A Simple Proposed Course Rule

general rules, special-tight-giant rules

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Wesley Tucker
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A Simple Proposed Course Rule

Post by Wesley Tucker » Sat Dec 22, 2007 7:19 pm

This isn't ground breaking or Earth-shattering, but it does make things simple:

Rule: Always offset the FIRST cone.

Why?

If the first cone is offset there is never any doubt what side to enter the course. No more big chalky arrows or someone in practice stopping everything and yelling, "what side do you go in on?"

Even if the course setter wants to start the course with a straight stinger of five or six cones a slight offset of the first cone by 1 or 2 inches will clearly mark the entrance to the course.

At one time the ISSA had a rule a course is always entered on the RIGHT. That standard, though, has really faded quickly. A slight nudge to the first cone, though, will always show where to go.

AND

If some doofus looks at the course from the start ramp and the first cone is offset but STILL asks what side to enter then it's perfectly correct to pummel the buffoon with large solid objects.

And one last thing.

Before someone asks, "well, what about a STRAIGHT SPECIAL SLALOM?" Well, the answer would be if it's a straight line of cones from start to finish then it doesn't matter which side to enter!

So simple.
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Kevin Dunne
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Post by Kevin Dunne » Sat Dec 22, 2007 8:22 pm

What if the first cone is intended as a "gimmie" cone? Sorry...had to ask!

Wesley Tucker
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Post by Wesley Tucker » Sat Dec 22, 2007 8:26 pm

Kevin Dunne wrote:What if the first cone is intended as a "gimmie" cone? Sorry...had to ask!
Then you REMOVE the cone and offset the next one!

Next? :-)
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Michael Stride
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Post by Michael Stride » Sat Dec 22, 2007 8:42 pm

I cant believe anyone even bothered to reply. In fact I cant believe I did.

utterley pointless..

Martin Drayton
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Re: A Simple Proposed Course Rule

Post by Martin Drayton » Sat Dec 22, 2007 9:02 pm

Wesley Tucker wrote:
Before someone asks, "well, what about a STRAIGHT SPECIAL SLALOM?" Well, the answer would be if it's a straight line of cones from start to finish then it doesn't matter which side to enter!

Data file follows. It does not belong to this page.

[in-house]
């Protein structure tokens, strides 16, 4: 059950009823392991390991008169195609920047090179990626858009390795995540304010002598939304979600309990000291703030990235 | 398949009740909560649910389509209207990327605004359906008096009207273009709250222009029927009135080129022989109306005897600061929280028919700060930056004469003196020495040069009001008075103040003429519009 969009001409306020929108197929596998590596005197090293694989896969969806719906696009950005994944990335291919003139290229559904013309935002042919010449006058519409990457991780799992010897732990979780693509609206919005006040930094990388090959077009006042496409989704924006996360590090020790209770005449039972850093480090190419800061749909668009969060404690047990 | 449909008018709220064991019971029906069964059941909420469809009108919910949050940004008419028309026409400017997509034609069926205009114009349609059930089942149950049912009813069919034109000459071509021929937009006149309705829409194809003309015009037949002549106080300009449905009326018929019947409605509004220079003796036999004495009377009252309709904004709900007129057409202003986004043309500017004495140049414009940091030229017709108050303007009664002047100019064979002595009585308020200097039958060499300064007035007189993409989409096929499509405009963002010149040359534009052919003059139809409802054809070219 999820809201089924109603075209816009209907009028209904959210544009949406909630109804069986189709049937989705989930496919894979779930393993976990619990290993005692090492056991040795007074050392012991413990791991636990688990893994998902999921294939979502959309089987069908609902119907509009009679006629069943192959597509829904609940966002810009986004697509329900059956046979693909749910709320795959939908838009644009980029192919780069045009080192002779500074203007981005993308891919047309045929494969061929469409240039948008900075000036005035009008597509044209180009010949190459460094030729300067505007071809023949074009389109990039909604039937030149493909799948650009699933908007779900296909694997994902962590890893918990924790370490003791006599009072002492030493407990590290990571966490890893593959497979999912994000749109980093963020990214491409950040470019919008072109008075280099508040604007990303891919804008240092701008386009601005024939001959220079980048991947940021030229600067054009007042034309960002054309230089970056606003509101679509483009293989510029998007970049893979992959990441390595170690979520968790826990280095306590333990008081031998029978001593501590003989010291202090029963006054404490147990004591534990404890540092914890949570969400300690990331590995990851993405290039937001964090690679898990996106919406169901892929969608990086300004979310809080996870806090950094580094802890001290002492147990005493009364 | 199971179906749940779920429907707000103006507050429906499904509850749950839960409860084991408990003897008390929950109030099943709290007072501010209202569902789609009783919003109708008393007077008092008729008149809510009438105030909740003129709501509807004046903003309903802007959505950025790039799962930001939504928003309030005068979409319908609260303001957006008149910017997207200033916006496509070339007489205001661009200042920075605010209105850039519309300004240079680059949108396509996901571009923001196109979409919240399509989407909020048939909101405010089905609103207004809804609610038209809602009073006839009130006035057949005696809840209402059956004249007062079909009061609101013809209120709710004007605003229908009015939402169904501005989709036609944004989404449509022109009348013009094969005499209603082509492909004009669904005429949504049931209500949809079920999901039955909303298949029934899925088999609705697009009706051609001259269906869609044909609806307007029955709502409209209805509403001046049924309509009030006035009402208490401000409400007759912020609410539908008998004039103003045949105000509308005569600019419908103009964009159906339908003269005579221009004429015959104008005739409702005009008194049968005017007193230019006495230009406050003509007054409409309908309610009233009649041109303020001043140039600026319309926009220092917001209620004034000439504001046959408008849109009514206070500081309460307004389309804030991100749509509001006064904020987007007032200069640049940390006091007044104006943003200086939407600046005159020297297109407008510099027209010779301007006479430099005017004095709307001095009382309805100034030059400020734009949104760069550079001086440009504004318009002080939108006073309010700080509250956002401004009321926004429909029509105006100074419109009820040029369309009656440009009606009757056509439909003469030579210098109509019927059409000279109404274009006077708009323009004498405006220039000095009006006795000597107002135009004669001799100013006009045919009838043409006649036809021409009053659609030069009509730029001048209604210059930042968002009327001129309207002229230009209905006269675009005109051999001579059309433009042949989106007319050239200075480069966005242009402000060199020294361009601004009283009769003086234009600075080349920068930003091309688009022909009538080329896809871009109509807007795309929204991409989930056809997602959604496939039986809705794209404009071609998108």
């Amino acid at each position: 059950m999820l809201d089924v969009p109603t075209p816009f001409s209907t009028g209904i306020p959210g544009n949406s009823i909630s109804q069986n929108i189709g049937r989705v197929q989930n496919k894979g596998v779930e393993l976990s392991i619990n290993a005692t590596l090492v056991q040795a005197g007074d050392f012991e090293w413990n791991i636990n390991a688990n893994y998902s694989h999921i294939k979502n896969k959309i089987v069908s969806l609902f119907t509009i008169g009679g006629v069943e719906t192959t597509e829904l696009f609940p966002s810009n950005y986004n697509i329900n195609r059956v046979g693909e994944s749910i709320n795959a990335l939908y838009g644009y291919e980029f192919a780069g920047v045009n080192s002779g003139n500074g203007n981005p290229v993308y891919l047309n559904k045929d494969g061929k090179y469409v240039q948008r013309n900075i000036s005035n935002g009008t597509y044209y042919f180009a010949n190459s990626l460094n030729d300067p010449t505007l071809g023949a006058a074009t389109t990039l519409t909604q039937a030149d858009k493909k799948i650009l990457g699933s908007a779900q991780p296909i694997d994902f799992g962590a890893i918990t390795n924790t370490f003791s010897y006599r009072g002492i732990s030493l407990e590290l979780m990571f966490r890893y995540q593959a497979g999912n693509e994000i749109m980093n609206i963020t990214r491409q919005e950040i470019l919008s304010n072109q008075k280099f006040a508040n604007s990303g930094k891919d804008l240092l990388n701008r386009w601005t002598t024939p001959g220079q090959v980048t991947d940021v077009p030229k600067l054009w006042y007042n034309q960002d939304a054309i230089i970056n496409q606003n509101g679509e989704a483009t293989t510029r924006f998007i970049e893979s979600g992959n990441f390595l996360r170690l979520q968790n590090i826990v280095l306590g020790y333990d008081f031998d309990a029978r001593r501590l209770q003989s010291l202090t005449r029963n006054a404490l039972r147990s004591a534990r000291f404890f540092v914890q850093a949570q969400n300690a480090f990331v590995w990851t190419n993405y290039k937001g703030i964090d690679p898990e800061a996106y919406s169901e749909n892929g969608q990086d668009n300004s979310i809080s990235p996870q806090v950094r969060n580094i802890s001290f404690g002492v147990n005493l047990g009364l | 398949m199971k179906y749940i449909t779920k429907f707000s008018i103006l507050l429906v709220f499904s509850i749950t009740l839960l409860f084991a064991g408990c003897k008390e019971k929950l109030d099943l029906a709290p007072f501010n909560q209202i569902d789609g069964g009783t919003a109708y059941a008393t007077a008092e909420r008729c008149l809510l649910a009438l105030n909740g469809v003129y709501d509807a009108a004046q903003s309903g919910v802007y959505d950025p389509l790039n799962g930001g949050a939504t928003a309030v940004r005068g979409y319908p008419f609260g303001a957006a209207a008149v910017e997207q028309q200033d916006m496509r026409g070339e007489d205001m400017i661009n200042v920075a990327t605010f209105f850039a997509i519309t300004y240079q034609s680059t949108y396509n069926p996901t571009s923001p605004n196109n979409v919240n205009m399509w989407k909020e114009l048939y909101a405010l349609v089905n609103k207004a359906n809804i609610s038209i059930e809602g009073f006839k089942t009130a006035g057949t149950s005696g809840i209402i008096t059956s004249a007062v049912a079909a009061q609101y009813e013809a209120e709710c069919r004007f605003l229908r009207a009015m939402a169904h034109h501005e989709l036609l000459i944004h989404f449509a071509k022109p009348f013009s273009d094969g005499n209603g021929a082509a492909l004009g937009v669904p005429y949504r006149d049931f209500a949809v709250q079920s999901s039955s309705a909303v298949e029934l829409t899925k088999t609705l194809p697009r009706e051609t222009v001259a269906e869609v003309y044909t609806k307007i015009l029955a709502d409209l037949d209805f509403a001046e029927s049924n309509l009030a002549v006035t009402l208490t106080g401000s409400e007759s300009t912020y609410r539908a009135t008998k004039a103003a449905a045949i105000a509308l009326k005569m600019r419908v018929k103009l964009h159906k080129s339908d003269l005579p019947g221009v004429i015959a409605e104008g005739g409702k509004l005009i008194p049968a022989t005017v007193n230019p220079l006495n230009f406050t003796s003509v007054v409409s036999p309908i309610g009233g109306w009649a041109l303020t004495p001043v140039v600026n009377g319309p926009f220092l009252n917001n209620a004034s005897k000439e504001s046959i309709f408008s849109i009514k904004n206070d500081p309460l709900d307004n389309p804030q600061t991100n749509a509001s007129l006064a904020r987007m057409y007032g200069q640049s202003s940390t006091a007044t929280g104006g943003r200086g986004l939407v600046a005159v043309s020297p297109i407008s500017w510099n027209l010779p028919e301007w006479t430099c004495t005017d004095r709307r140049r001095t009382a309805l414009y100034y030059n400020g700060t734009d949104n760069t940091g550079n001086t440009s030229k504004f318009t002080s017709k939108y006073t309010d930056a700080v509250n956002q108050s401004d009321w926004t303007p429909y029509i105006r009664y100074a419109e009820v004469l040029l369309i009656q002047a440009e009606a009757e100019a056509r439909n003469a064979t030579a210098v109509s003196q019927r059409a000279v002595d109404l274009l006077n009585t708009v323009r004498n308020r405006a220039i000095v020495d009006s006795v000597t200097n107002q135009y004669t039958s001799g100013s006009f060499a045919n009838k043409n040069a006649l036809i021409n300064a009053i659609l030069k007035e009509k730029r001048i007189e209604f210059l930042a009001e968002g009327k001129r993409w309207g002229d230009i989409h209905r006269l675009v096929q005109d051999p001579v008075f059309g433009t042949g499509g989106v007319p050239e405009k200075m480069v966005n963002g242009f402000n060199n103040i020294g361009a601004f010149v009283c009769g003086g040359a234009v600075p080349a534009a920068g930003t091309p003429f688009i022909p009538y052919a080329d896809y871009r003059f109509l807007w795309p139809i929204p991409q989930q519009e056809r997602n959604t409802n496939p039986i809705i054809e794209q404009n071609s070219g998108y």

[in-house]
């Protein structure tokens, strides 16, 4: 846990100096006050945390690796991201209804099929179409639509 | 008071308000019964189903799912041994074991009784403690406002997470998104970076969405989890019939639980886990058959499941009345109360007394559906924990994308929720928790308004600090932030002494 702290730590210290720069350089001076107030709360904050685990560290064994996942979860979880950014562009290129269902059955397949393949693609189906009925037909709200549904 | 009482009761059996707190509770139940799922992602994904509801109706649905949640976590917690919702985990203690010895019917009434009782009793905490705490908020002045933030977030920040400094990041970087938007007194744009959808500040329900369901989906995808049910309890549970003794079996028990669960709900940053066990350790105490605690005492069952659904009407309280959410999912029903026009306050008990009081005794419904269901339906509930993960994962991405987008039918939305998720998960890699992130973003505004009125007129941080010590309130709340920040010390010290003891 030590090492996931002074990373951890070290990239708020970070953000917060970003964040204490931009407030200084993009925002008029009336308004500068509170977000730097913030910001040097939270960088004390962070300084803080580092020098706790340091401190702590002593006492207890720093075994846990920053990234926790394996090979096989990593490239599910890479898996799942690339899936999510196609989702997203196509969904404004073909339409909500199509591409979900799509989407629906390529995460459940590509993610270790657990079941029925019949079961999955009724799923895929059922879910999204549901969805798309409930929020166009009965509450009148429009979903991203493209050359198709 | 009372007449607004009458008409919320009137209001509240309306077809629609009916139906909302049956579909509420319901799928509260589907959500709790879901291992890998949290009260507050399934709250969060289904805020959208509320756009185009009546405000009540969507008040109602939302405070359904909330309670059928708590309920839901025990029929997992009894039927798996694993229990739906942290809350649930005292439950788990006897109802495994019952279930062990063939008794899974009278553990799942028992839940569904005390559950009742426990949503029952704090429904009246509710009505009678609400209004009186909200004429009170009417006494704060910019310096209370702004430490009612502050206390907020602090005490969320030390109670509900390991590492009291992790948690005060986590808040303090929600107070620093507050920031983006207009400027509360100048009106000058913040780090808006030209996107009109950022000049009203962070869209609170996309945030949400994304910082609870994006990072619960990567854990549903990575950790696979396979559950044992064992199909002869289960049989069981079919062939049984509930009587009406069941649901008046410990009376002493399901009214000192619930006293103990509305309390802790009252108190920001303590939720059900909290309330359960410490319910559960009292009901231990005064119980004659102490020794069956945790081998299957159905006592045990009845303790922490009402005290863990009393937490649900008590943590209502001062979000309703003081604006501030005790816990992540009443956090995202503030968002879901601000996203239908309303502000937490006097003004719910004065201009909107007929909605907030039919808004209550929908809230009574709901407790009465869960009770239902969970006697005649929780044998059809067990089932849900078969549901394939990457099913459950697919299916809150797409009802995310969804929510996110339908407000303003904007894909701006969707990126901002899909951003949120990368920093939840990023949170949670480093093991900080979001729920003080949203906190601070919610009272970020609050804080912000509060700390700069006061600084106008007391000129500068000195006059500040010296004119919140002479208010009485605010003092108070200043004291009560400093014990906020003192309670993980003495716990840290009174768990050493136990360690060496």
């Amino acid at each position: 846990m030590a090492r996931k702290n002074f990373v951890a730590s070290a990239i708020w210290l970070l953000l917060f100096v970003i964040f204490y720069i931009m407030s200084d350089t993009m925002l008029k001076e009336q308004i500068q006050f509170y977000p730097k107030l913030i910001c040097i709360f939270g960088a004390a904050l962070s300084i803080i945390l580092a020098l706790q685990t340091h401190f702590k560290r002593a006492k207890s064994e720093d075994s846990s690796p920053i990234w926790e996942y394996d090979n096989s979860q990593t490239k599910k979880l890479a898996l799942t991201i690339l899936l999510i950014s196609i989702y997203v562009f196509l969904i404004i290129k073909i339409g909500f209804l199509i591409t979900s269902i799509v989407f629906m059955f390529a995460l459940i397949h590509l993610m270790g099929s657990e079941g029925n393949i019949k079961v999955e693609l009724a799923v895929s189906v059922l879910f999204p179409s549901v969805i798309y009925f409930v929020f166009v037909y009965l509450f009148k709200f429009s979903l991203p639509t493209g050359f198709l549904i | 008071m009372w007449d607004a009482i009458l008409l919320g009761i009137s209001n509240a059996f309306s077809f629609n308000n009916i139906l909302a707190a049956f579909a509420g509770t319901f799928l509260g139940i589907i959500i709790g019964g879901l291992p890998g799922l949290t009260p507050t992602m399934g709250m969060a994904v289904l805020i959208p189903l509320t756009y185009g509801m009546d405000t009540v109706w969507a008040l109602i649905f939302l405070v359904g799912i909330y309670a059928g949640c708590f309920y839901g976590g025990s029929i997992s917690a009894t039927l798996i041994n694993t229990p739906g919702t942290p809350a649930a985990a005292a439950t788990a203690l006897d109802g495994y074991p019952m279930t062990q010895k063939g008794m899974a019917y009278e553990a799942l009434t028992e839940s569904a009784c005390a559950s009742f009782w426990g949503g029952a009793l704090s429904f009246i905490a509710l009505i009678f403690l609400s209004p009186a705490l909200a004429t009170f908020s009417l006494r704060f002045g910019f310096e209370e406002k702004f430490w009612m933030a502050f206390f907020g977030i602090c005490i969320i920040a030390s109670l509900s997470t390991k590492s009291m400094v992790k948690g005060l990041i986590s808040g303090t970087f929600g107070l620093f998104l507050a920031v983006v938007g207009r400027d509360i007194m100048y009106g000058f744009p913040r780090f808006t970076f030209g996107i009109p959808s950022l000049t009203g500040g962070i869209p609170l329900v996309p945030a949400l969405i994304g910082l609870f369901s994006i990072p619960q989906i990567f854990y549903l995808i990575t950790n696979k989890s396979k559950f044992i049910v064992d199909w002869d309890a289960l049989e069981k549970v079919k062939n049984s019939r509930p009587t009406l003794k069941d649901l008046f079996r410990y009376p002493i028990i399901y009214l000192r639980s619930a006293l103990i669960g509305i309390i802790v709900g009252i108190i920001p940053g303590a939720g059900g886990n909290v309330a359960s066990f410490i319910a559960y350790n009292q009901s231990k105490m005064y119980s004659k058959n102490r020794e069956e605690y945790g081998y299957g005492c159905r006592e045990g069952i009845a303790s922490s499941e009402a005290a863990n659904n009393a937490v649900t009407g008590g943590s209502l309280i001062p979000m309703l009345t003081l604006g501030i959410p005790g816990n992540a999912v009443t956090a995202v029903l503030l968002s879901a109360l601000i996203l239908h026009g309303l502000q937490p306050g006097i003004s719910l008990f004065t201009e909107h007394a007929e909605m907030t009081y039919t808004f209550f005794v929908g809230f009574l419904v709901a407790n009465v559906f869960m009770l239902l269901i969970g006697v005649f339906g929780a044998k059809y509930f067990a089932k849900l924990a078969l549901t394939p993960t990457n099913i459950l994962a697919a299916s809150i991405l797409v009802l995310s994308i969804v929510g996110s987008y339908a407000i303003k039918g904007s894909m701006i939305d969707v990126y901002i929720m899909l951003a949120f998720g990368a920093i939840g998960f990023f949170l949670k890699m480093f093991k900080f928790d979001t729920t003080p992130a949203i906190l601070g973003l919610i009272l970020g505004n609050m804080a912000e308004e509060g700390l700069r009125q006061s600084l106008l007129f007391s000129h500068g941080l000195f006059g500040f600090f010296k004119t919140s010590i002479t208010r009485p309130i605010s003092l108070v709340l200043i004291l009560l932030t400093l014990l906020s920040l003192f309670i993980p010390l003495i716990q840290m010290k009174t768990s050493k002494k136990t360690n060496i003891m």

So simple.
The reason for that Wesley is that if the competitor blows out some the last few cones, in theory, in the confusion a cone judge can see which side the rider exits and so tell whether with all the flying cones that they were 'legal'. I think Richie got DQ'd that way at Morro one year.

Robert Gaisek
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Post by Robert Gaisek » Sat Dec 22, 2007 9:07 pm

So why not mark it with some cones like this?
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Steve Collins
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Post by Steve Collins » Sun Dec 23, 2007 3:29 am

chalk arrow

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Post by Rick Floyd » Sun Dec 23, 2007 4:28 am

I think we have bigger fish to fry - never felt this was a problem...chalk arrow is good for 99.9% of us...but Civ may need flashing LED arrows! ;-)
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Pat Chewning
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Post by Pat Chewning » Sun Dec 23, 2007 9:19 pm

I think offsetting the 1st cone is good course-setting practice.

I think a chalk arrow is a good aid for the racers.

I don't think either of these rise in importance enough to go into the rules.

John Gilmour
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Robert shows the correct procedure.

Post by John Gilmour » Thu Jan 10, 2008 6:07 am

This is the way to do it. Cone off the wrong side. But leave enough room for a board to pass on the wrong side....just barely.. in case some racer decides to criddle the first cone.

Anyone remember Don O'Shei's courses?